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The Division of Labor, Coordination Costs, and Knowledge

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  • Becker, G.S.
  • Murphy, K.M.

Abstract

This paper considers specialization and the division of labor. A more extensive division of labor raises productivity because returns to the time spent on tasks are usually greater to workers who concentrate on a narrower range of skills. The traditional discussion of the division of labor emphasizes the limitations to specialization imposed by the extent of the market. We claim that the degree of specialization is more often determined by other considerations. Especially emphasized are various costs of "coordinating" specialized workers who perform complementary tasks, and the amount of general knowledge available.
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Suggested Citation

  • Becker, G.S. & Murphy, K.M., 1991. "The Division of Labor, Coordination Costs, and Knowledge," University of Chicago - Economics Research Center 92-5, Chicago - Economics Research Center.
  • Handle: RePEc:fth:chicer:92-5
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    References listed on IDEAS

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    1. David Card & Alan Krueger, 1990. "Does School Quality Matter? Returns to Education and the Characteristics of Public Schools in the United States," Working Papers 645, Princeton University, Department of Economics, Industrial Relations Section..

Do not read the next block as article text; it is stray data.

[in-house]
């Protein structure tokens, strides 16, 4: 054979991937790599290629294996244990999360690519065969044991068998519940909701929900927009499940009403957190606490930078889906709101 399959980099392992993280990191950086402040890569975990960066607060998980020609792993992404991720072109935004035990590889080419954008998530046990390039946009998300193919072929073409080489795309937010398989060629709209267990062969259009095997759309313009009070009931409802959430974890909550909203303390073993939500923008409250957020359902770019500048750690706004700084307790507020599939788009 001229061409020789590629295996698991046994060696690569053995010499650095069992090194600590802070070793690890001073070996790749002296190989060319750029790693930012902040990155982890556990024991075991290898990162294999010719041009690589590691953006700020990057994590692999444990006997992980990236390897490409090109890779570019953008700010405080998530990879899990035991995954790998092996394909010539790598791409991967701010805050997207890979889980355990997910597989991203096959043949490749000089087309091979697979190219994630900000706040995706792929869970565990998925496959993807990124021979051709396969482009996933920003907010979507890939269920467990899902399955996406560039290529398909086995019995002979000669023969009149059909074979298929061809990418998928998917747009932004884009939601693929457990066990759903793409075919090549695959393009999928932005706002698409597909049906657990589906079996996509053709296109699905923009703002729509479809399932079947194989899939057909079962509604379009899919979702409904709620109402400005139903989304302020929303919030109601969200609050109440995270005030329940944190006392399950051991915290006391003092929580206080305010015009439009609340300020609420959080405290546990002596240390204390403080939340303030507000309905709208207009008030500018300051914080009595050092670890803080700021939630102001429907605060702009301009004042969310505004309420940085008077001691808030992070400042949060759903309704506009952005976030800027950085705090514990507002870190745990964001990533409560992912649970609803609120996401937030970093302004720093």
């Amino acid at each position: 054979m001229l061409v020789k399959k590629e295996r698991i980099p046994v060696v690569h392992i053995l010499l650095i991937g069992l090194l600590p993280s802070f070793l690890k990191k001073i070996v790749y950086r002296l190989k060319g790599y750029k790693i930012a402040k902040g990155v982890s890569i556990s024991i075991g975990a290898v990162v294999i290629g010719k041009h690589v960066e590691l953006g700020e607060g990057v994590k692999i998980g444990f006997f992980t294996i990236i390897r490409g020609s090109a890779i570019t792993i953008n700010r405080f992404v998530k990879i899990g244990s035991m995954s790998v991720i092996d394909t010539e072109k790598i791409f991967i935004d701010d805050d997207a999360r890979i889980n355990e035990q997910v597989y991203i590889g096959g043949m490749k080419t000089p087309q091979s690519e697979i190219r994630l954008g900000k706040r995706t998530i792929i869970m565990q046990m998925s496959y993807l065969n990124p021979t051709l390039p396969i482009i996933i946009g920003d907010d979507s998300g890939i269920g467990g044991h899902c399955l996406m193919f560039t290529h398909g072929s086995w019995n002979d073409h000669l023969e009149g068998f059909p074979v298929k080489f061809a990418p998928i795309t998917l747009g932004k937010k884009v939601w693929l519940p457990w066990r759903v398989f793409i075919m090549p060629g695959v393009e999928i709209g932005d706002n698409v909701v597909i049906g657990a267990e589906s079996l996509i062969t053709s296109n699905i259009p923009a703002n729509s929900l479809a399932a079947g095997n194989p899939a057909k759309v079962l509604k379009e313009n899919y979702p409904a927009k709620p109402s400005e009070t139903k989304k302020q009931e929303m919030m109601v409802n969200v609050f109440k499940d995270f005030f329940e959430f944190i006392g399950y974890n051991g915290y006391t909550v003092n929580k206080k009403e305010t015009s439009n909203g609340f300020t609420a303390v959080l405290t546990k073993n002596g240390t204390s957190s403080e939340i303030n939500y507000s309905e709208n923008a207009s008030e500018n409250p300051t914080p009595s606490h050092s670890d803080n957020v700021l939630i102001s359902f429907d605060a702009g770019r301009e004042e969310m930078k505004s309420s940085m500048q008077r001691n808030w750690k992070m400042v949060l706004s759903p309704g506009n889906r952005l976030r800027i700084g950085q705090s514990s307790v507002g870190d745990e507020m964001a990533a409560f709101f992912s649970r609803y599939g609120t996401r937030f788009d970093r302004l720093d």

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    7. repec:fth:prinin:265 is not listed on IDEAS
    8. George J. Stigler, 1951. "The Division of Labor is Limited by the Extent of the Market," Journal of Political Economy, University of Chicago Press, vol. 59, pages 185-185.
    9. Lancaster, Kelvin, 1975. "Socially Optimal Product Differentiation," American Economic Review, American Economic Association, vol. 65(4), pages 567-585, September.
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    Keywords

    labour market ; division of labour;

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